Local schools host Hour of Code
And now, at last, Eva Zarate understands.
Not just coding, although that was the activity that drew this longtime Quincy resident to her daughter’s school, Quincy Innovation Academy. No, what Zarate (pronounced ZAR-uh-tay) understands now is a lot simpler than coding.
“Now I understand why (teenagers) spend so much time in front of the computer,” Zarate said in Spanish, and not just about her daughter Samantha, who brought both her mom and her dad, Ernesto, to Hour of Code, an event that sought to introduce families to coding through the use of web-based games and activities. “You just want to learn more and find more.”
Some of these activities proved to be entertaining and addicting for newbies like Eva Zarate, which led her to her discovery about her daughter and her screen time.
The Hour of Code, which, ironically, was scheduled for two hours, brought students and their families to QIA on Dec. 3, as part of a weeklong slate of coding activities happening around the district.
Students at Monument Elementary and George Elementary had their own Hour of Code scheduled for Nov. 5.
At QIA, teachers such as Michael Werner and Microsoft data specialist Sonny Patterson coached and watched as students, their parents and siblings, and a few walk-ins, learned the basics of coding using things like a Hot Wheels computer racing game and a Minecraft program.
“I think this initial phase of the Hour of Code is to build excitement and take the fear out of it,” Werner said. People participating in the Hour of Code included Kathie Brown, the principal at QIA.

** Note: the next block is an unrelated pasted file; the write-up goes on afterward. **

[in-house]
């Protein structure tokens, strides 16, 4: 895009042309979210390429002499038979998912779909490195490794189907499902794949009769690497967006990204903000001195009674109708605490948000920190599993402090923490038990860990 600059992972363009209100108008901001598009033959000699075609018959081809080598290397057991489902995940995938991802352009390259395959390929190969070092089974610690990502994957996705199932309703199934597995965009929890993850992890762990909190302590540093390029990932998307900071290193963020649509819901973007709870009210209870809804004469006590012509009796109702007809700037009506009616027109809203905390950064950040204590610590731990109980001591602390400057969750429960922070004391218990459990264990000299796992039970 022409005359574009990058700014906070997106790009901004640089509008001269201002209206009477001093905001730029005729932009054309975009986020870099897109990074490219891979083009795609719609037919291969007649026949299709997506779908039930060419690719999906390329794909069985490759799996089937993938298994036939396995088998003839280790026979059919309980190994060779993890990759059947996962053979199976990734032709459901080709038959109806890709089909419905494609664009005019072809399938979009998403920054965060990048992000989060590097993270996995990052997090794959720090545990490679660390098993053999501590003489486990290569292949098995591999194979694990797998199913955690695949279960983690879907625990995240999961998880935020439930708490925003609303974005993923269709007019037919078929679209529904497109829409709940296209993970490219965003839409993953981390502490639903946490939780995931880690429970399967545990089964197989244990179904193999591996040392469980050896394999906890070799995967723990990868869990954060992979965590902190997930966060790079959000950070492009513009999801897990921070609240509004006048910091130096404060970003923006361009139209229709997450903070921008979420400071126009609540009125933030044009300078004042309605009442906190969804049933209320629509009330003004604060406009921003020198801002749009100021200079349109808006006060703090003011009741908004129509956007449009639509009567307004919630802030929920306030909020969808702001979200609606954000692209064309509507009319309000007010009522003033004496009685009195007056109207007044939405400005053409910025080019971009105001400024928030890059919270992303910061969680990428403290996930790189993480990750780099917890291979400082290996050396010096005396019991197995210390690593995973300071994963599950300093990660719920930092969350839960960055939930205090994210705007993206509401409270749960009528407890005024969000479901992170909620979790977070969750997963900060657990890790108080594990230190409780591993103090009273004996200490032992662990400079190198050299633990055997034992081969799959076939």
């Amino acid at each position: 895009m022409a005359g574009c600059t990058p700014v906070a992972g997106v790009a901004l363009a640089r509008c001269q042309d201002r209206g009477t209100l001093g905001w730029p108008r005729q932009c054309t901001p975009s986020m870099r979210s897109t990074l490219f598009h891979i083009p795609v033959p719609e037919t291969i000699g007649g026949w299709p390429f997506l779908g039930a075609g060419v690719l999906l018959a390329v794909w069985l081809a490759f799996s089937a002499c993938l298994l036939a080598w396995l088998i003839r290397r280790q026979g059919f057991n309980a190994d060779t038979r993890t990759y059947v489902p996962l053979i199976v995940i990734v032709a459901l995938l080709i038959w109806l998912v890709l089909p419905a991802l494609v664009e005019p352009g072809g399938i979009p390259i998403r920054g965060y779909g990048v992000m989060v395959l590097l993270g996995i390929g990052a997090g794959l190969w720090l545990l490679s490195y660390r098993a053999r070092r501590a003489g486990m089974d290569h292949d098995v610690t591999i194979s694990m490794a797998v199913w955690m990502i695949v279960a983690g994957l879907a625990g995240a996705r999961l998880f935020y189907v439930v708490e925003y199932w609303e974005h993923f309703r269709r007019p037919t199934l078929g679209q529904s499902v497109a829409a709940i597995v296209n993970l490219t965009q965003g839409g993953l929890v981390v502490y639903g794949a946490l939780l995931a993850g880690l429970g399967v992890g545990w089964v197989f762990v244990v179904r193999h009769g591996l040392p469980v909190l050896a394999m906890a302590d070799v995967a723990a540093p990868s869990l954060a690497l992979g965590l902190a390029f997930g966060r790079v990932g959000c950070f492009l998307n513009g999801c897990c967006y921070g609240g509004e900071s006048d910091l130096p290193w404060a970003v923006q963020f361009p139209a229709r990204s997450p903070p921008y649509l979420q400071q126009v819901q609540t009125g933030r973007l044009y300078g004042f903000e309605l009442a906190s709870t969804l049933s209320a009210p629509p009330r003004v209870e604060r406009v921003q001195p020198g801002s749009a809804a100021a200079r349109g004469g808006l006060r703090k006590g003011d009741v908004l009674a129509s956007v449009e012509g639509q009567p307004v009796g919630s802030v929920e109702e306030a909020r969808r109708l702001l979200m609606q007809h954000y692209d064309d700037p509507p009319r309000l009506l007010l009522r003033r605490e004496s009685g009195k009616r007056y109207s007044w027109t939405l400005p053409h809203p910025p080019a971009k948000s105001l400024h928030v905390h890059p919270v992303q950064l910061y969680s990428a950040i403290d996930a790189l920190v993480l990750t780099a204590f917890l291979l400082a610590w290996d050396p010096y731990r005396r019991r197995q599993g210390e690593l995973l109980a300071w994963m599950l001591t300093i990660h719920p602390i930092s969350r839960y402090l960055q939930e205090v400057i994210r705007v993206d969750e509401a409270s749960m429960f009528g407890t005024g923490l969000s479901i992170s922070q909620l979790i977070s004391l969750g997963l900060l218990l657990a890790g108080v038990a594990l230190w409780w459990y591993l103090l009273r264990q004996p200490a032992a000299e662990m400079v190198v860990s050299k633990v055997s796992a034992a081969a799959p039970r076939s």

“I don’t know which one she was playing, but it moved where it was supposed to go,” Werner said with a smile.
Barbara Guzman, a student and family engagement specialist from the North Central Educational Services District, served as a liaison for non-English speaking people present at the event.
“My families often don’t have these exposures, these opportunities,” Guzman said, adding that many families face multiple barriers when faced with a computer screen: the language, the access to technology and their own level of literacy.
Learning how to code was just part of the learning experience, Werner said. Just as big a lesson involved taking a complicated task, and breaking it down into simpler steps until somebody reaches a solution.
“It’s working together, it’s taking risks, it’s overcoming fear and celebrating successes,” Werner said.
Guzman agreed, saying that it is empowering for students to teach something to Mom and Dad, and empowering to parents to face their fears of not understanding technology.
“One parent told me that she didn’t even know how to use a computer,” Guzman said, “and now I see her writing code.”
That would be Mrs. Zarate, who said the language is only a barrier if you let it be.
“It’s been a phenomenal experience,” she said in Spanish. “It’s my first time using a computer, and, since I get excited, I start understanding today’s youth.”
It is a joy and a help, she added, to be a student of her own daughter.
“It’s great, because she’s very patient,” she said with a laugh. “And since she’s patient with me, I can keep going and asking questions.”
By Sebastian Moraga, firstname.lastname@example.org